hand, who could be better than Liz - and maybe Laurie as a step-sister?

Okay, I was way ahead of myself here but not nearly as far as you might
imagine.  We had a second drink, third and fourth cigarettes, and were now a
good thirty minutes late for our reservation.  Liz made a quick call and the
delay was easily handled.  Dad volunteered to drive and did a fine job given
his recent consumption.  This wouldn't be the night for a ticket.

It turns out that the section that Liz and Laurie like is the same one we do
and suddenly the puzzle pieces are falling together.  I just know that that
cute waiter I adore is going to be Laurie's brother.  Can things get any
stranger?  Turns out I'm right but they do get stranger.  It seems I've left
enough of an impression upon Tim that I've been many times described to his
mom and sister.  What a rush that is.

As we're departing, dad suggests to Tim that he drop by after work but he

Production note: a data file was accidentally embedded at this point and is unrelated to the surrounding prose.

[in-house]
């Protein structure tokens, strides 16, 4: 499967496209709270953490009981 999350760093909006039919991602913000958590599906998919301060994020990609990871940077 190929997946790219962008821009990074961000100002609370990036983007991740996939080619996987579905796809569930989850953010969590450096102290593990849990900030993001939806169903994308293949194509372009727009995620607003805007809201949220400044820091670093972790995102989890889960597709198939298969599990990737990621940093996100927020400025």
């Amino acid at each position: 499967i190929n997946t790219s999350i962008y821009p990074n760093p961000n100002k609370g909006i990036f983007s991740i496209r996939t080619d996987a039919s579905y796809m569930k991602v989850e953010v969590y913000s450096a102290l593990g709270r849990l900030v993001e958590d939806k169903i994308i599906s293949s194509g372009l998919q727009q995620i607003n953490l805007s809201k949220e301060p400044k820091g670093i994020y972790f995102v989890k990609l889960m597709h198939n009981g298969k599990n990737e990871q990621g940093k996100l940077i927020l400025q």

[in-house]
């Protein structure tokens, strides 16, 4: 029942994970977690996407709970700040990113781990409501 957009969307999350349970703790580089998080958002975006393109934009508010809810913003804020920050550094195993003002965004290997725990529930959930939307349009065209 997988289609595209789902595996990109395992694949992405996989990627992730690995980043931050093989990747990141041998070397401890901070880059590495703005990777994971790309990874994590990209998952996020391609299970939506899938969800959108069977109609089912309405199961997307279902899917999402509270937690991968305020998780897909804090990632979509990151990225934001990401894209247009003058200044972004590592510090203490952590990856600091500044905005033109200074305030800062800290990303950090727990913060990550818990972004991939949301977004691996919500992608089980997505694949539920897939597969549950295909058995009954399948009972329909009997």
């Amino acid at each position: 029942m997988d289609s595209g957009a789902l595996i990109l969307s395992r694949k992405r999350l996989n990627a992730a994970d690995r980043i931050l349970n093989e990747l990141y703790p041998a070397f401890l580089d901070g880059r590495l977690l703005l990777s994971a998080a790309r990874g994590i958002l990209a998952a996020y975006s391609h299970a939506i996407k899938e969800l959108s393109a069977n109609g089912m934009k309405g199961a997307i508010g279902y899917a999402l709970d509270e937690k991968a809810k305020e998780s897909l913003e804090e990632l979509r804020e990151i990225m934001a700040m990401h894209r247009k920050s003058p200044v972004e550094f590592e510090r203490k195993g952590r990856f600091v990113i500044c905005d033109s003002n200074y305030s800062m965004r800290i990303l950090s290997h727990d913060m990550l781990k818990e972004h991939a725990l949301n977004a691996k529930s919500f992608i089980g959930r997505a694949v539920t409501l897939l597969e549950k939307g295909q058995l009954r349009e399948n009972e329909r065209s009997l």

declines due to a late night jam session for his band.  It's still getting
better - he's a rock dude.  Liz counters with an invitation for us to join
them for dinner at their place the following evening.  Dad is hot and Liz is
clearly warming.    
 
We're all a bit in our cups by the time we get back to the house.  We offer
further drinks which are declined as Liz and Laurie head home.  Dad hugs them
both which is about as out of character as I've ever seen him and then heads
for the CC once in the door.  I decide to accept one light, have another
cigarette or two, and then get some rest.  Tomorrow could be bigger than
today.